Oldman shines in an Oscar-worthy performance in Joe Wright’s lively, spirited WWII tale
Gary Oldman goes big in “Darkest Hour.” Not just with the heavy makeup job and layers of padding he dons to play Winston Churchill, but in his outsize mannerisms, his barking presence and his wily eyes. He’s over-the-top in the best possible way.
Oldman is acting royalty; name another person who has played characters as varied as Dracula (“Bram Stoker’s Dracula”), Sid Vicious (“Sid and Nancy”), Beethoven (“Immortal Beloved”) and Lee Harvey Oswald (“JFK”), not to mention sinister pimp Drexl “is it White Boy Day?” Spivey in “True Romance.” Churchill is his next logical step, and Oldman bites into the role like he’s sitting down to a luxe steak dinner. The 59-year-old has never won an Oscar and has been nominated but once (for “Tinker Tailor Soldier Spy”), but that is likely to change come March.
Showy role aside, the idea of Oldman-as-Churchill may invoke some stuffy period drama, but “Darkest Hour” is far from stuffy. Director Joe Wright (“Pride & Prejudice,” “Atonement”) juices this historical drama with punch and verve, staging Parliament scenes like something out of “Mad Max Beyond Thunderdome” and marking on-screen dates with title cards that slam down like a gavel. This is not the History Channel telling of Churchill.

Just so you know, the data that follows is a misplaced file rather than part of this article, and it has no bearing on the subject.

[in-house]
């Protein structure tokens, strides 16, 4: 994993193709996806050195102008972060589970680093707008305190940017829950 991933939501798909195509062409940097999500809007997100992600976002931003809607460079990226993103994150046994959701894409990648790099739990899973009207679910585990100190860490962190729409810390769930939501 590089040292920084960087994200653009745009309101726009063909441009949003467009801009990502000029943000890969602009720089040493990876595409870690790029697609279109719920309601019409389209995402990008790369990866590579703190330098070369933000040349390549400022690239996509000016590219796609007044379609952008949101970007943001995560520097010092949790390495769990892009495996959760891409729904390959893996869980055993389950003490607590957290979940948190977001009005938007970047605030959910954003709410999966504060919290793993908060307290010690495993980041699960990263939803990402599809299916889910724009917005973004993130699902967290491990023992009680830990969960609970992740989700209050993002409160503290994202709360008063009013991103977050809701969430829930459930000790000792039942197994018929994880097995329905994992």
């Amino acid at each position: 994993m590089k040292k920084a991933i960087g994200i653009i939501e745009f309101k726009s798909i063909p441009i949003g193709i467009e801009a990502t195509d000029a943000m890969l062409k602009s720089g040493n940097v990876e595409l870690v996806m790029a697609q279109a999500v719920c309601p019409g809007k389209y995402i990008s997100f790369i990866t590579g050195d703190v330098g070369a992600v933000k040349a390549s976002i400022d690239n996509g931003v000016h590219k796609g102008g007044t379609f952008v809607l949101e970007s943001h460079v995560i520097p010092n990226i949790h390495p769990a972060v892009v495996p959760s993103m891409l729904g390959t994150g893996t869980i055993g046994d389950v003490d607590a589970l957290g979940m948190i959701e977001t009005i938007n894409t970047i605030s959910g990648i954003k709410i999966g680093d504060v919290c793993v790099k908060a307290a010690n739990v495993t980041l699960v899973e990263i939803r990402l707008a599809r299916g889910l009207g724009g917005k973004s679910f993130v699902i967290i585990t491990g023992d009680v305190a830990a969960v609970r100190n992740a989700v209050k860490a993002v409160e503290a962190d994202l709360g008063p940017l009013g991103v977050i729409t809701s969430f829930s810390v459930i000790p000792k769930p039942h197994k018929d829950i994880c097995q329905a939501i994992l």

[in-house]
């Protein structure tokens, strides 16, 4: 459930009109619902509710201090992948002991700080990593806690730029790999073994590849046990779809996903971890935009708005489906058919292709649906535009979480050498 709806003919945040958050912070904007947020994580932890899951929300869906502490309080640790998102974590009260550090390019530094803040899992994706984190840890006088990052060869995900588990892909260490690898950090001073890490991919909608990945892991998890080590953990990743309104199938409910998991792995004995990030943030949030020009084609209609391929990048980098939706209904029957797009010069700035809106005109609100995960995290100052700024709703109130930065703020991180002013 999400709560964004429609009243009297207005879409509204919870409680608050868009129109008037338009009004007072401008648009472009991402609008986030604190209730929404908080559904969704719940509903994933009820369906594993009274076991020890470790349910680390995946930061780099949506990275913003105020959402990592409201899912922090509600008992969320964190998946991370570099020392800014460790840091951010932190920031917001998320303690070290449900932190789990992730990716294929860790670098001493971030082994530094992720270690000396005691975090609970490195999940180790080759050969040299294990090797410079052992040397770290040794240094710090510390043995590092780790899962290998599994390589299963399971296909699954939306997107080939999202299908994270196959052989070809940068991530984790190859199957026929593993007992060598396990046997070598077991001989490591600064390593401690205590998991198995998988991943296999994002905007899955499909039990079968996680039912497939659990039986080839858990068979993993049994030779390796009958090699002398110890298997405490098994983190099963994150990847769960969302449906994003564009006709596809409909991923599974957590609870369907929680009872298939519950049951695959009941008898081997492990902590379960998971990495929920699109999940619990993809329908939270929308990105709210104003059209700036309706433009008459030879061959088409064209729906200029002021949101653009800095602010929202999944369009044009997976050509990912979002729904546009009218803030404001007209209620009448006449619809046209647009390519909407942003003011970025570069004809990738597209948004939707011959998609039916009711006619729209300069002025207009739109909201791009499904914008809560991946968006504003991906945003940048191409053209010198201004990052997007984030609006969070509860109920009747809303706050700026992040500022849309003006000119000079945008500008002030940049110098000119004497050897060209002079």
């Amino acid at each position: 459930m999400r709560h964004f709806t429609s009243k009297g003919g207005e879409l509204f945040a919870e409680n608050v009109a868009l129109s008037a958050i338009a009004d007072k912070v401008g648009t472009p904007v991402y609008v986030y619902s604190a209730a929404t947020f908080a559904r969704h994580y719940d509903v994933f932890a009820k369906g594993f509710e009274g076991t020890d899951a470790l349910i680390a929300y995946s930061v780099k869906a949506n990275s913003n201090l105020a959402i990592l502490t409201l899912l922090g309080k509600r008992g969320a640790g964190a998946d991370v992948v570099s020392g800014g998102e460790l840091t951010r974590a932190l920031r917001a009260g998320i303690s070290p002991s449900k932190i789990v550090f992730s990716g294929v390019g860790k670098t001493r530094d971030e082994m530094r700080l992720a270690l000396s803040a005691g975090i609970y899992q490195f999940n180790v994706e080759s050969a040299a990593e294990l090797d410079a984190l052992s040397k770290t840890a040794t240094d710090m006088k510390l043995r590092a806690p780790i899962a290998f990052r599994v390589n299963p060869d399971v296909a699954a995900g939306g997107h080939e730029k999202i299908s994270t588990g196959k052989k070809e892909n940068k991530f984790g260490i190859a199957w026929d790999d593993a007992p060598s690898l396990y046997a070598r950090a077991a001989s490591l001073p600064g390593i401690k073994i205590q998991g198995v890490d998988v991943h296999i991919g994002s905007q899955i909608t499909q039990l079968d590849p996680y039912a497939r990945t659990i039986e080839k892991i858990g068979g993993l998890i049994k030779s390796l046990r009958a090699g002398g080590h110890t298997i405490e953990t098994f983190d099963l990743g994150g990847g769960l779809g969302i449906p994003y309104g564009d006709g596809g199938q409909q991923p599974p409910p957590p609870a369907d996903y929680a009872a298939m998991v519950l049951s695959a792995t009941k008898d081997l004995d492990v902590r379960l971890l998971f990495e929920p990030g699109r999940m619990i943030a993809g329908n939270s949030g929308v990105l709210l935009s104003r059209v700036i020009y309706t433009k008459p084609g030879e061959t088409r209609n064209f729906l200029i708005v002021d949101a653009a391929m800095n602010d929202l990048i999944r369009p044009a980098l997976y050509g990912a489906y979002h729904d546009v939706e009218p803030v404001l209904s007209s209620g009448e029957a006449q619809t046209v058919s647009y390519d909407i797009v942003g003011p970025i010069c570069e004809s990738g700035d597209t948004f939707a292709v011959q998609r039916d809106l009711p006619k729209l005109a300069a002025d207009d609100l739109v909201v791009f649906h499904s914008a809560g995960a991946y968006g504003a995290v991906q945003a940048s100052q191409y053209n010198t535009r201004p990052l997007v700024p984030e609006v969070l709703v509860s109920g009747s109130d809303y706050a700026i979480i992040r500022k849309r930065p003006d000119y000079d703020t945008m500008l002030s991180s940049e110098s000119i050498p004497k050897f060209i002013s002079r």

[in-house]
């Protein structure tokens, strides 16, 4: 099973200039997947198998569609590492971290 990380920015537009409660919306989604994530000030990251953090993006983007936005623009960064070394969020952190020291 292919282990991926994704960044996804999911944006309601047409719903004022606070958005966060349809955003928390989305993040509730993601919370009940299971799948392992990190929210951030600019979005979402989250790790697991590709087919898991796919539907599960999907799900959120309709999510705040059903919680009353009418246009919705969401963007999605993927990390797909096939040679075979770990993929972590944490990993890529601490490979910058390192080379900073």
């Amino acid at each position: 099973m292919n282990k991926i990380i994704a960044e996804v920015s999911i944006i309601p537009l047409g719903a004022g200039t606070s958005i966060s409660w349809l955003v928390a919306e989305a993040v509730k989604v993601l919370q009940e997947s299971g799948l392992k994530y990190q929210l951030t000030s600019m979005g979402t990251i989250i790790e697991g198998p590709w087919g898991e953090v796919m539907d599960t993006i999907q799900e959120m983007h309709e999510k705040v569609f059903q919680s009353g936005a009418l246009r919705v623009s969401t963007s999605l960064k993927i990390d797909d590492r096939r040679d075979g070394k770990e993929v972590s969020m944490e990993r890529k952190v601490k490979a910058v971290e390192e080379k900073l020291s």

“Darkest Hour” focuses on the British Bulldog’s early days as Prime Minister during World War II; it pairs quite nicely with Christopher Nolan’s “Dunkirk,” fleshing out the behind-the-scenes drama that led to Operation Dynamo. Ben Mendelsohn is quite good as King George VI and Kristin Scott Thomas is exemplary as Clementine Churchill, but “Darkest Hour” is a one man show for Oldman. And what a show it is.
Rated PG-13 For some thematic material
Running time: 125 minutes